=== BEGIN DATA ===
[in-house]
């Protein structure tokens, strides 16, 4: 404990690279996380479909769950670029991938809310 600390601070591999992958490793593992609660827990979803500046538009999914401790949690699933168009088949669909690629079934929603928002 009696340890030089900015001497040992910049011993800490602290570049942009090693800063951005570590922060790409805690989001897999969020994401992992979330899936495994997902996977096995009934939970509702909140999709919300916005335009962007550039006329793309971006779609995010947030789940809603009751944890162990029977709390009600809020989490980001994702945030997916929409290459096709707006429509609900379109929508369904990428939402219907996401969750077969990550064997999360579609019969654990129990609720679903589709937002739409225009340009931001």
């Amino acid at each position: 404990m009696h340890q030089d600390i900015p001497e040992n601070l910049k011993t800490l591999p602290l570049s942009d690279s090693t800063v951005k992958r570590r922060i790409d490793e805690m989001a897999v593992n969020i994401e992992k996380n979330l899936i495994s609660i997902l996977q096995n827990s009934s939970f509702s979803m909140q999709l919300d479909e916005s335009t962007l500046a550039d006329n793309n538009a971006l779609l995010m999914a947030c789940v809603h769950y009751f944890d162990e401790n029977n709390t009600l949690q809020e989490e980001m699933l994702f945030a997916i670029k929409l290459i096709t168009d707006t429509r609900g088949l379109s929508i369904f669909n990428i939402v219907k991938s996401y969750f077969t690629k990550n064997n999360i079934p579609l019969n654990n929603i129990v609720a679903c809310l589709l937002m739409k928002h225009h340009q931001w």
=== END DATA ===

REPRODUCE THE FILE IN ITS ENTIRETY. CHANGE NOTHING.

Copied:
[in-house]
């Protein structure tokens, strides 16, 4: 404990690279996380479909769950670029991938809310 600390601070591999992958490793593992609660827990979803500046538009999914401790949690699933168009088949669909690629079934929603928002 009696340890030089900015001497040992910049011993800490602290570049942009090693800063951005570590922060790409805690989001897999969020994401992992979330899936495994997902996977096995009934939970509702909140999709919300916005335009962007550039006329793309971006779609995010947030789940809603009751944890162990029977709390009600809020989490980001994702945030997916929409290459096709707006429509609900379109929508369904990428939402219907996401969750077969990550064997999360579609019969654990129990609720679903589709937002739409225009340009931001």
């Amino acid at each position: 404990m009696h340890q030089d600390i900015p001497e040992n601070l910049k011993t800490l591999p602290l570049s942009d690279s090693t800063v951005k992958r570590r922060i790409d490793e805690m989001a897999v593992n969020i994401e992992k996380n979330l899936i495994s609660i997902l996977q096995n827990s009934s939970f509702s979803m909140q999709l919300d479909e916005s335009t962007l500046a550039d006329n793309n538009a971006l779609l995010m999914a947030c789940v809603h769950y009751f944890d162990e401790n029977n709390t009600l949690q809020e989490e980001m699933l994702f945030a997916i670029k929409l290459i096709t168009d707006t429509r609900g088949l379109s929508i369904f669909n990428i939402v219907k991938s996401y969750f077969t690629k990550n064997n999360i079934p579609l019969n654990n929603i129990v609720a679903c809310l589709l937002m739409k928002h225009h340009q931001w």